Sedlar, Clemm [Page 8]
<D:rights> <D:rights>
<D:read/><D:readacl/> <D:read/><D:readacl/>
</D:rights> </D:rights>
<D:acl> <D:acl>
<D:ace> <D:ace>
<D:grant><D:read/><D:write/><D:readacl/></D:grant> <D:grant><D:read/><D:write/><D:readacl/></D:grant>
<D:principal-id>
<D:href>http://www.foo.com/users/esedlar</D:href>
</D:principal-id>
<D:principal> <D:principal>
<D:principal-type>User</D:principal-type> <D:href>http://www.foo.bar/users/esedlar</D:href>
<D:principal-type><DAV:user/></D:principal-type>
<D:principalname>esedlar</D:principalname> <D:principalname>esedlar</D:principalname>
<D:displayname>Eric Sedlar</D:displayname> <D:displayname>Eric Sedlar</D:displayname>
</D:principal> </D:principal>
</D:ace> </D:ace>
<D:ace> <D:ace>
<D:grant><D:read/><D:readacl/></D:grant> <D:grant><D:read/><D:readacl/></D:grant>
<D:deny><D:writeacl/></D:deny>
<D:principal-id>
<D:href>http://www.foo.com/groups/marketing</d:href>
</D:principal-id>
<D:principal> <D:principal>
<D:principal-type>Group</D:principal-type> <D:href>http://www.foo.bar/groups/marketing</d:href>
<D:displayname>Foo.Com marketing <D:principal-type><DAV:group/></D:principal-type>
<D:displayname>Foo.Bar marketing
department</D:displayname> department</D:displayname>
<D:principalname>mktdept</D:principalname> <D:principalname>mktdept</D:principalname>
</D:principal> </D:principal>
</D:ace> </D:ace>
<D:ace> <D:ace>
<D:deny><D:writeacl/></D:deny>
<D:principal>
<D:href>http://www.foo.bar/groups/marketing</d:href>
<D:principal-type><DAV:group/></D:principal-type>
<D:displayname>Foo.Bar marketing
department</D:displayname>
<D:principalname>mktdept</D:principalname>
</D:principal>
<D:ace/>
<D:ace>
<D:grant><D:read/></D:grant> <D:grant><D:read/></D:grant>
<D:principal-id><d:all/></D:principal-id> <D:principal><d:all/></D:principal>
</D:ace> </D:ace>
</D:acl> </D:acl>
</D:prop>
<D:propstat> <D:propstat>
<D:response> <D:response>
<D:multistatus>
4.2 Setting Access Control Information
An ACL is set by executing a PROPPATCH against the resource that
contains the DAV:acl property. An ACL must be written in its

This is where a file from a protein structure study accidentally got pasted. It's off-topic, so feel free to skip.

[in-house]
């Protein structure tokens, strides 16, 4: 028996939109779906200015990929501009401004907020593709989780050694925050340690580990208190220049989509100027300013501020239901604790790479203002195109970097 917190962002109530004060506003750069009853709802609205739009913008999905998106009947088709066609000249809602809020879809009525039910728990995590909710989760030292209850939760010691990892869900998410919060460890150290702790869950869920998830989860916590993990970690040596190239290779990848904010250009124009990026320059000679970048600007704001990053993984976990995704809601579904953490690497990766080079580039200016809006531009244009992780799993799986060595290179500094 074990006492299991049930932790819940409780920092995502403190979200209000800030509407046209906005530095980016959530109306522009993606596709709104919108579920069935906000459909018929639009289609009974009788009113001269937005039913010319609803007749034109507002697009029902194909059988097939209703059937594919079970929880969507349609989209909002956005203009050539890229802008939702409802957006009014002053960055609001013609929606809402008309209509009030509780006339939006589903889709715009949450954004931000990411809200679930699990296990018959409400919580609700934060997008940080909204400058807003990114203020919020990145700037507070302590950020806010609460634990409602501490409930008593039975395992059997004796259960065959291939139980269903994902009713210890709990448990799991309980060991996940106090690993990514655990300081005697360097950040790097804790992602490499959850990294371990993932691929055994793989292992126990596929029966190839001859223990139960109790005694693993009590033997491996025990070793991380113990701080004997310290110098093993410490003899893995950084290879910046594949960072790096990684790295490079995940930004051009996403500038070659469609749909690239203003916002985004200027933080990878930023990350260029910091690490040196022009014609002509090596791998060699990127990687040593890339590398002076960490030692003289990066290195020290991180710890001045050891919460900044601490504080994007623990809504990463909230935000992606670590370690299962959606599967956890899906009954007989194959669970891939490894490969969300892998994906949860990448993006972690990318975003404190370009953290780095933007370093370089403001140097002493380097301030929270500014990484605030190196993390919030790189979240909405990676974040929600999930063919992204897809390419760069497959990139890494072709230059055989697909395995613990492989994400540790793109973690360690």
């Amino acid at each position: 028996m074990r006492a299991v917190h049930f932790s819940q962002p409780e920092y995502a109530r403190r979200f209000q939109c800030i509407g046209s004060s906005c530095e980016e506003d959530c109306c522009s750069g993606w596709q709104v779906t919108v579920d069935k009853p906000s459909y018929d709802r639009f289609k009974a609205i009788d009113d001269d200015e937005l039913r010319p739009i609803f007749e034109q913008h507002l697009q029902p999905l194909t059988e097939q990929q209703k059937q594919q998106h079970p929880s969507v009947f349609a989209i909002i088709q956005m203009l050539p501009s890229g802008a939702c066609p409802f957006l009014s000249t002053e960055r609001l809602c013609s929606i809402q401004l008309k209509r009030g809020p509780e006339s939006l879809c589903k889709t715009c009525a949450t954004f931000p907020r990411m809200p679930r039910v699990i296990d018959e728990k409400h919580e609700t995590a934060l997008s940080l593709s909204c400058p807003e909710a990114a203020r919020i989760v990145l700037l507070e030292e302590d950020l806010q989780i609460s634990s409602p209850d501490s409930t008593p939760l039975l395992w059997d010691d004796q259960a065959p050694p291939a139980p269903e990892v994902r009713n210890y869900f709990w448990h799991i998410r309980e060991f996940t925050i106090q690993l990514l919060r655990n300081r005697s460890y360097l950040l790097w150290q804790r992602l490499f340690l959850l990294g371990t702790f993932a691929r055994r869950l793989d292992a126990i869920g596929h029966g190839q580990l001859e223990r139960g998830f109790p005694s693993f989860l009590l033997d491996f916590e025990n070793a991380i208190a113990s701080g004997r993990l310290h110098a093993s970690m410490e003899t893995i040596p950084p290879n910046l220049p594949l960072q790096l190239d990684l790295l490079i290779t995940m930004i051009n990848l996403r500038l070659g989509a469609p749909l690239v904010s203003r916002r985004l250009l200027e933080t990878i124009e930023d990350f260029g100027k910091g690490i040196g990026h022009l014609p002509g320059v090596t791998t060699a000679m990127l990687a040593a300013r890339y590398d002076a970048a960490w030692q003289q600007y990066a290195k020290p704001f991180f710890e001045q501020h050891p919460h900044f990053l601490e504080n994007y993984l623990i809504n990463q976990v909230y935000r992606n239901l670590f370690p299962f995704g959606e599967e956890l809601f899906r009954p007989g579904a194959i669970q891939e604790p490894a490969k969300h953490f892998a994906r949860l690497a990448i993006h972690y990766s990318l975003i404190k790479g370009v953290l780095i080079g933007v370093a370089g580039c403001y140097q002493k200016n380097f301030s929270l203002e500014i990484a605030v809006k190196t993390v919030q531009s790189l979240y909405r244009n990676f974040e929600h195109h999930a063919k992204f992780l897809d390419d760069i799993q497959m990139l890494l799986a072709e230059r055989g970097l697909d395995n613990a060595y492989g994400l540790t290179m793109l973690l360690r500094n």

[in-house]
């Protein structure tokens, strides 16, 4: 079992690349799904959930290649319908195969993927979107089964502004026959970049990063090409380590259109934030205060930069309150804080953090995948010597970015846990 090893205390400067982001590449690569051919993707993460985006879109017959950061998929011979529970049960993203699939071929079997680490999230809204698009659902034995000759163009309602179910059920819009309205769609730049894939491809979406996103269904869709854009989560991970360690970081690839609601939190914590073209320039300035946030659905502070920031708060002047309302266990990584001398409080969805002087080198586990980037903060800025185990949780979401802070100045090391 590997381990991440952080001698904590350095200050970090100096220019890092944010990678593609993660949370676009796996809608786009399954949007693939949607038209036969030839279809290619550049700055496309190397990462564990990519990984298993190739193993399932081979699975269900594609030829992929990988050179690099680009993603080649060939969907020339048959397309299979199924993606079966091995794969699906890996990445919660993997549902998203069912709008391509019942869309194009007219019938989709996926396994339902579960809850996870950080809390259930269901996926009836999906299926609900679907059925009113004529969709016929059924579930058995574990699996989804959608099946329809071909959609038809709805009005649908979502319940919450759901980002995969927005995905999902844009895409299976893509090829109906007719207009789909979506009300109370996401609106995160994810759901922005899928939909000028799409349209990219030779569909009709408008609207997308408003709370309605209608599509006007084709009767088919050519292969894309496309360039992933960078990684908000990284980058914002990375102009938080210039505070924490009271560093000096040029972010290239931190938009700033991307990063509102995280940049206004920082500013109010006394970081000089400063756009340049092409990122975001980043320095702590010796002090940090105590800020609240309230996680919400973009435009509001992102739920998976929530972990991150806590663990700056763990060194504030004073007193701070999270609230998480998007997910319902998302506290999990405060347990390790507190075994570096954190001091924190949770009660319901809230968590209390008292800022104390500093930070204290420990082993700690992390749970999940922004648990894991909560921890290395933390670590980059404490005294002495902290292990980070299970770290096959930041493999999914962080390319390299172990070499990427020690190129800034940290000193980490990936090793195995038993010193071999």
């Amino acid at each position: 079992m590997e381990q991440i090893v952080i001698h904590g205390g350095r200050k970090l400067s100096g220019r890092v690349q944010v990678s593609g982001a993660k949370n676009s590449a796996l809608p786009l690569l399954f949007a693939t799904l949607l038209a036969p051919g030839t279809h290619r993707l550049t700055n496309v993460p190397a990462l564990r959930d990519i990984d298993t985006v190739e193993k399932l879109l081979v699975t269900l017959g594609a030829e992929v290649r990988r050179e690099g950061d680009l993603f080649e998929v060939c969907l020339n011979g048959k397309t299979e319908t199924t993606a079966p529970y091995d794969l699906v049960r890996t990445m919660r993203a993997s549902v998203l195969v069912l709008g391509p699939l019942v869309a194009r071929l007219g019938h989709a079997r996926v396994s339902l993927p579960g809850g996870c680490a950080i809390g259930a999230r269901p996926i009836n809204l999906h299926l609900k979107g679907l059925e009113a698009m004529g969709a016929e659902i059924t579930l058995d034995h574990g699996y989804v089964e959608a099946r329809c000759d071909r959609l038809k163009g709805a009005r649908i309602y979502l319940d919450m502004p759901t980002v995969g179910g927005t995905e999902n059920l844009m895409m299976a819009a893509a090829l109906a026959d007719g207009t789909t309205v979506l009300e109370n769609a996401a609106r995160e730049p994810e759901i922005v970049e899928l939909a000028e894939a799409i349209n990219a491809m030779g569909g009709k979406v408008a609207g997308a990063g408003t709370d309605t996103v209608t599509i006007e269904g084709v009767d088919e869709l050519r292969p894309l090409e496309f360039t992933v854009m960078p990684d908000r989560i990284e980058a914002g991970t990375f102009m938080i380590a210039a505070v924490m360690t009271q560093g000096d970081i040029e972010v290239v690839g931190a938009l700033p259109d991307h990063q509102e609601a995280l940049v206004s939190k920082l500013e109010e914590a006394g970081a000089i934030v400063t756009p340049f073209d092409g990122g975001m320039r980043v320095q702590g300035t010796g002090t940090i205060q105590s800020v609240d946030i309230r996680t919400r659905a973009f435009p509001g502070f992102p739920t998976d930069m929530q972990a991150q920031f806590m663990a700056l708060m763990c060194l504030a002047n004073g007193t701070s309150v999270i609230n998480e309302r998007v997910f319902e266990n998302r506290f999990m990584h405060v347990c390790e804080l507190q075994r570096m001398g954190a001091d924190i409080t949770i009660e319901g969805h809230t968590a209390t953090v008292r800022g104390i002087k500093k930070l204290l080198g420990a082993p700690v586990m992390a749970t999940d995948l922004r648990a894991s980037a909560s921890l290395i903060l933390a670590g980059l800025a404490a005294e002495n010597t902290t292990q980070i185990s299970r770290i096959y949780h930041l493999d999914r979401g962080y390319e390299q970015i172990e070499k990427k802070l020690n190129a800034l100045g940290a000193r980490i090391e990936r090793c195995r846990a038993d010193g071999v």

entirety. All ACEs (readable by the current user) previously
stored in the ACL on the indicated resource are removed. (If the
server implements rights outside of those defined in this
specification, they might allow only some ACEs to be visible=97
behaviour on a PROPPATCH is undefined with respect to this
specification).
Setting an empty ACL property causes all ACEs in the ACL,
including ACEs for associated properties, to be deleted.
Since permission to set an ACL is typically controlled by a
different right from permission to set other properties, it is
recommended that ACL-setting PROPPATCHes be executed
independently from PROPPATCHes of other properties. PROPATCH as
defined in [WEBDAV] is an atomic operation, so failure to set the
ACL will result in a failure to set all other properties.
[WEBDAV] also defines that operations must be performed from top
to bottom, so multiple instances of the DAV:acl element in a
single PROPPATCH result in only the last being set.
Changing ownership of a resource requires setting the DAV:href
element of the DAV:owner property.
4.2.1Example: Setting Access Control information
The following example follows from the previous example and
changes the group ACE to disallow read access to the ACL for the
marketing group. The other information had to be copied from the
ACL retrieved in the previous example.
Request
PROPPATCH /top/container HTTP/1.1
Host: www.foo.bar
Content-Type: text/xml
Content-Length: xxxx
<?xml version="1.0"?>
<D:propertyupdate xmlns:D="DAV:">
<D:set>
<D:prop>
<D:acl>
<D:ace>
<D:grant><D:read/><D:write/><D:readacl/></D:grant>
<D:principal>
<D:href>http://www.foo.bar/users/esedlar</D:href>
</D:principal>
</D:ace>
<D:ace>
<D:grant><D:read/></D:grant>
<D:principal>
<D:href>http://www.foo.bar/groups/marketing</D:href>
</D:principal>
</D:ace>
</D:acl>
</D:prop>
</D:set>
</D:propertyupdate>
Response
HTTP/1.1 207 Multi-Status
Content-Type: text/xml